DAVID BIANCULLI

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'Mad Men' Returns, Cocky And Confident As Ever
March 23, 2012  | By David Bianculli
 

(From NPR) Yes, it was worth the wait. Absolutely. Mad Men returns Sunday with a two-hour season premiere — and by the time it's over, if you react the way I did, you'll be satisfied and even comforted to have spent two wonderful hours with the folks at Sterling Cooper Draper Pryce.

Series creator Matthew Weiner has created something magical with Mad Men, and that spell continues in Season Five. This show has a pace and feel all its own, and the writers, actors and directors all attack with the cocky confidence of Jon Hamm's Don Draper entering a conference room to woo a new client.

These characters have been delineated so richly over the years that spending time with them this season is not only a pleasure — it's a constant series of small but revealing discoveries. When Elisabeth Moss, as Peggy, snaps at Don after she has a bit too much to drink, it's underplayed — but it's obviously a bold move that results in a series of aftershocks. So is the power play by Vincent Kartheiser's Pete, who's bringing in more clients than many others in the office — and doesn't want that fact to go unnoticed, or unrewarded...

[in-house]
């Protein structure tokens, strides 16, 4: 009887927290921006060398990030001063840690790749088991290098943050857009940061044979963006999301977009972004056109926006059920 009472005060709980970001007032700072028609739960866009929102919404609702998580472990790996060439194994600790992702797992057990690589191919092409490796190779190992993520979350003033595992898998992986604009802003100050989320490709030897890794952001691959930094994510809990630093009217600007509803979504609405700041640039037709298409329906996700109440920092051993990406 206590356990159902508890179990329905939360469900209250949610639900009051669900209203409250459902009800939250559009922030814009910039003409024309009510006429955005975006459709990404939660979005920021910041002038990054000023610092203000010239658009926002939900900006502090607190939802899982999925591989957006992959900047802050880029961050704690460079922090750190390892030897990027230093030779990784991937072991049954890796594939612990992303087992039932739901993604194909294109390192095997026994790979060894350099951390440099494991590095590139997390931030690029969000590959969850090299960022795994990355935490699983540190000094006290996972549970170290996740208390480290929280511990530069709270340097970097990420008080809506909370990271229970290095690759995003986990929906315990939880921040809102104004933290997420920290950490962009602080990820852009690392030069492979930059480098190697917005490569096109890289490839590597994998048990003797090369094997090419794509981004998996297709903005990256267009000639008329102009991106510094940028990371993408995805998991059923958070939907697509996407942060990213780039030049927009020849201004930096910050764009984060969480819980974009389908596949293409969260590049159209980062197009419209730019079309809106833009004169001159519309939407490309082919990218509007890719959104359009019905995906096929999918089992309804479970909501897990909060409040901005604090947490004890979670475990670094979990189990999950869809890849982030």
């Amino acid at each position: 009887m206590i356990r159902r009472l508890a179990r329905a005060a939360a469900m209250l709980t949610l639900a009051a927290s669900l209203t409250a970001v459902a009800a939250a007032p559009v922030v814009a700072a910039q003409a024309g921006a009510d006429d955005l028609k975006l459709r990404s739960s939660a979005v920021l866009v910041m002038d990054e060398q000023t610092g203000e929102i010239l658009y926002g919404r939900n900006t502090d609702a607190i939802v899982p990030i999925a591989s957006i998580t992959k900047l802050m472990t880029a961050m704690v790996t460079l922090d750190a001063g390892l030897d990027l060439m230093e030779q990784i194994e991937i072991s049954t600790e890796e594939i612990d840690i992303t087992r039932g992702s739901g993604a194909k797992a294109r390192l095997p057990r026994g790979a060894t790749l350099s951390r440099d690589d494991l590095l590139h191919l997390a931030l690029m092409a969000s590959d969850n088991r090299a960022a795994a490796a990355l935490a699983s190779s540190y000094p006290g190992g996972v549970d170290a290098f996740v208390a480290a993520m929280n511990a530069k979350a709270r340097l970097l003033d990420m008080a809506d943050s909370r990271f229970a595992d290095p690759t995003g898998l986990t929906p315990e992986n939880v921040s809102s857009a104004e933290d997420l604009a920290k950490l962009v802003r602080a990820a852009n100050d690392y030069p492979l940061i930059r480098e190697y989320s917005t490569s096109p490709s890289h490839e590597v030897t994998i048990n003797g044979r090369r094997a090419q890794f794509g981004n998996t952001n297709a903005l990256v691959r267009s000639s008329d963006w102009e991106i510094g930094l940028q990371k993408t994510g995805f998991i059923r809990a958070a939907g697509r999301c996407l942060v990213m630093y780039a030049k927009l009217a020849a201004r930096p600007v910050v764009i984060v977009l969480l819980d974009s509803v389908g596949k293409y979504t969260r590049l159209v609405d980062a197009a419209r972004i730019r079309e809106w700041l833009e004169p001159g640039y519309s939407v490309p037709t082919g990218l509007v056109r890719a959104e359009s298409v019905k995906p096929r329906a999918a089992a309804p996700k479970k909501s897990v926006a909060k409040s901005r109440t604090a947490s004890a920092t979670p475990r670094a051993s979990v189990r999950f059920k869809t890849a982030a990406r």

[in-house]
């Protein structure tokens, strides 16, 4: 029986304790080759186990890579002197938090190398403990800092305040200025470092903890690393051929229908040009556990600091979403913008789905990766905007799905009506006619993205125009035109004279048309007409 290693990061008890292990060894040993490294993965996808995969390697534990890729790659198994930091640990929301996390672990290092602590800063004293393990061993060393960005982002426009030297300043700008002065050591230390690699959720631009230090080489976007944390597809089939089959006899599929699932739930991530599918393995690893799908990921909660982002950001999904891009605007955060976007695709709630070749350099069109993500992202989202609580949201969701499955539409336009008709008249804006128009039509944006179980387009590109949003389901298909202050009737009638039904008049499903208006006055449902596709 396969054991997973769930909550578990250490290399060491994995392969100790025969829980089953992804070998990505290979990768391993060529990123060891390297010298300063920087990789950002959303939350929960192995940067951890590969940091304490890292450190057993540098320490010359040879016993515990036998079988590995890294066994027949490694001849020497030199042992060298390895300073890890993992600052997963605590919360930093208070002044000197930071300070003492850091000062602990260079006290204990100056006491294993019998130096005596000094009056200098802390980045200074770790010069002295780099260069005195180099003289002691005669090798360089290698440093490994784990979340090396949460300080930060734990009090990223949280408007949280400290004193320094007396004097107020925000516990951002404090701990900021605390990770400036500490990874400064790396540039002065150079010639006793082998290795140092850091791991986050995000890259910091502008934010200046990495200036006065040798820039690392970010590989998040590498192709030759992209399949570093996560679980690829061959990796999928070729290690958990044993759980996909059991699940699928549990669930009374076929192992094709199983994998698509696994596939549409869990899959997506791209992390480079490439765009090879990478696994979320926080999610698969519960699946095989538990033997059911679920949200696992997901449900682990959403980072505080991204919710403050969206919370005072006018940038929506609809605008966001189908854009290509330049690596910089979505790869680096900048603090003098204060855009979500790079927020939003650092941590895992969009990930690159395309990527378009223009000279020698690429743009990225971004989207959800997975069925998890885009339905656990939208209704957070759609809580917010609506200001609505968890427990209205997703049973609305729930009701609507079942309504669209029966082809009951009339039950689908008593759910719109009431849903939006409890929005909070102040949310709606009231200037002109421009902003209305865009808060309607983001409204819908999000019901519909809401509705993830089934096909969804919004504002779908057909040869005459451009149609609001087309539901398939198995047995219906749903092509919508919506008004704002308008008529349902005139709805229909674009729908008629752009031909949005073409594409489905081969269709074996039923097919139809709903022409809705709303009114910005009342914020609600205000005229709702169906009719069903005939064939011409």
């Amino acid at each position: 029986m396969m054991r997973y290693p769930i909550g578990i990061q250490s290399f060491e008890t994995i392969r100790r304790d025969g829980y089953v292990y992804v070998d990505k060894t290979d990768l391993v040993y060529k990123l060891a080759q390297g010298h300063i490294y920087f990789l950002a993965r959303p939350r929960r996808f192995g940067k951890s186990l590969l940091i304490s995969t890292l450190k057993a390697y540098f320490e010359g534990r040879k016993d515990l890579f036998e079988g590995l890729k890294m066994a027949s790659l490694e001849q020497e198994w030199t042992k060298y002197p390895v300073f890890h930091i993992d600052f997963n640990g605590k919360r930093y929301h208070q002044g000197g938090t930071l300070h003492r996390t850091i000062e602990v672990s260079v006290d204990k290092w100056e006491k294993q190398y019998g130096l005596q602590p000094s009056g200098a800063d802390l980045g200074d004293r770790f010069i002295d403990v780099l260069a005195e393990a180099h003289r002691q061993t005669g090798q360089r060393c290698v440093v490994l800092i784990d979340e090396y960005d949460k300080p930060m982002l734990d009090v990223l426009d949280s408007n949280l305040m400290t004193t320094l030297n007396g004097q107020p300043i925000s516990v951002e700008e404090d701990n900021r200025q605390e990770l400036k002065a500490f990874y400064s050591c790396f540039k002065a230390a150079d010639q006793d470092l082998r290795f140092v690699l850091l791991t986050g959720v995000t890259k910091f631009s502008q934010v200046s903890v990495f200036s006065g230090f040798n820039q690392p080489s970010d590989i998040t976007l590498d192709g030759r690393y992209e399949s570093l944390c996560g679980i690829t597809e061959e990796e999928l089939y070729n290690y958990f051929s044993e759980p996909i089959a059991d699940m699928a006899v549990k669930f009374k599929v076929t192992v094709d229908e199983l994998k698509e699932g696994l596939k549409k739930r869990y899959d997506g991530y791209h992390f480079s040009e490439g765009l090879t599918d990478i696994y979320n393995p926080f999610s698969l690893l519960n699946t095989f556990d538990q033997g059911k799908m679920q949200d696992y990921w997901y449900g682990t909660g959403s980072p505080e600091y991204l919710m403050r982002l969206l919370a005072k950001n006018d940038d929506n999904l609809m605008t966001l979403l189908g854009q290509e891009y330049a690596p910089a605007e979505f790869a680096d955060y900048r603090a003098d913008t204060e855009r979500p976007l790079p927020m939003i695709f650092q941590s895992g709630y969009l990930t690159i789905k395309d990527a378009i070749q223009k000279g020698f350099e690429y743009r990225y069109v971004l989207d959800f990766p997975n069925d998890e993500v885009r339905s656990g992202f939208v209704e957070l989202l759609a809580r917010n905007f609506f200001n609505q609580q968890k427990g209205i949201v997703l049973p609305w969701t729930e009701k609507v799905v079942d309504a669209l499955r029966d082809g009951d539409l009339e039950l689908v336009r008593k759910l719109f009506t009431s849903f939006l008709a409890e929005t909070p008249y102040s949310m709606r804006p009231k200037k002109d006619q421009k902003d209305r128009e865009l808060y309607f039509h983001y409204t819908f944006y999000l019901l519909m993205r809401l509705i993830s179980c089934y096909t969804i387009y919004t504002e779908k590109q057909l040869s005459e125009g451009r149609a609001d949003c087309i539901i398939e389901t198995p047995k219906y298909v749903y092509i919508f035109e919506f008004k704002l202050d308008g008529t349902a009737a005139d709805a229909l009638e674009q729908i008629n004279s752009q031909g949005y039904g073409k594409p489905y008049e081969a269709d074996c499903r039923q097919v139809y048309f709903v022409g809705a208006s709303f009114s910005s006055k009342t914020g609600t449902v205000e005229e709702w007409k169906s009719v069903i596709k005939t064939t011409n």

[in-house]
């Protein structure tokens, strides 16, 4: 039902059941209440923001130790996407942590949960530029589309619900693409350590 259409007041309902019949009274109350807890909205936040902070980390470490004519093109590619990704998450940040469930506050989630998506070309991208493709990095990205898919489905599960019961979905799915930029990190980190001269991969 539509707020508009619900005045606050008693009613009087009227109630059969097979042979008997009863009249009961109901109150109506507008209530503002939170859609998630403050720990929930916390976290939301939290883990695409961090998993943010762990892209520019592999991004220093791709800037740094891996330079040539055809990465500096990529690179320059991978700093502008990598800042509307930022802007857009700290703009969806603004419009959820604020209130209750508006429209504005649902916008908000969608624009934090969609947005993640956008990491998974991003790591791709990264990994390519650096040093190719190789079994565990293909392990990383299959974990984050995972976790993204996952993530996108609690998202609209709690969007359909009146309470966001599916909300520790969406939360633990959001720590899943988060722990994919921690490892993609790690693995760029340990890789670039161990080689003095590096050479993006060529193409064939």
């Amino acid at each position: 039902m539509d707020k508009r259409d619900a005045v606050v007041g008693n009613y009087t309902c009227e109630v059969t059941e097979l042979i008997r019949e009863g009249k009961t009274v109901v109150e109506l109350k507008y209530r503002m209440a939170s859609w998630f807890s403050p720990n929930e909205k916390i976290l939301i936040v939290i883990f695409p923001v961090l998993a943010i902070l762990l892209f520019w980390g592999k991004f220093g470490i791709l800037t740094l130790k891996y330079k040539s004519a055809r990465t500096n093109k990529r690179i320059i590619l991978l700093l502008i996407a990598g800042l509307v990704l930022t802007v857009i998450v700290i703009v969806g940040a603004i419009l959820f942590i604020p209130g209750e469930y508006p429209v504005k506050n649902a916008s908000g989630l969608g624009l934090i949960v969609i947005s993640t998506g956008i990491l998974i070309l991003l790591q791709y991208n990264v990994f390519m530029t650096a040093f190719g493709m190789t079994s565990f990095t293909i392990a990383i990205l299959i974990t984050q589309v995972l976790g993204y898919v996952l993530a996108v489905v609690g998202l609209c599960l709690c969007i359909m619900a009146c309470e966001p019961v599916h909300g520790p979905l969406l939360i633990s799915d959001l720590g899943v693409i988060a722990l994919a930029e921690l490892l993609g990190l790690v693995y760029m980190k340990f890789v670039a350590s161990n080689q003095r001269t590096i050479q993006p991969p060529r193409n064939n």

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Good news, TVWW readers: David’s new book from Doubleday, The Platinum Age of Television: From I Love Lucy to The Walking Dead, How TV Became Terrific is available on Amazon for $20. (Paperback will be available September 5th, here.)

Doubleday says: “Darwin had his theory of evolution, and David Bianculli has his. Bianculli's theory has to do with the concept of quality television: what it is and, crucially, how it got that way."

"The Platinum Age of Television is an effusive guidebook that plots the path from the 1950s’ Golden Age to today’s era of quality TV. For instance, animation evolved from Rocky and His Friends to South Park; variety shows moved from The Ed Sullivan Show to Saturday Night Live; and family sitcoms grew from I Love Lucy to Modern Family. A high point is the author’s interviews with Carl Reiner, Mel Brooks, Norman Lear, Bob Newhart, Matt Groening, Larry David, Amy Schumer and many others...Bianculli has written a highly readable history." —The Washington Post

 

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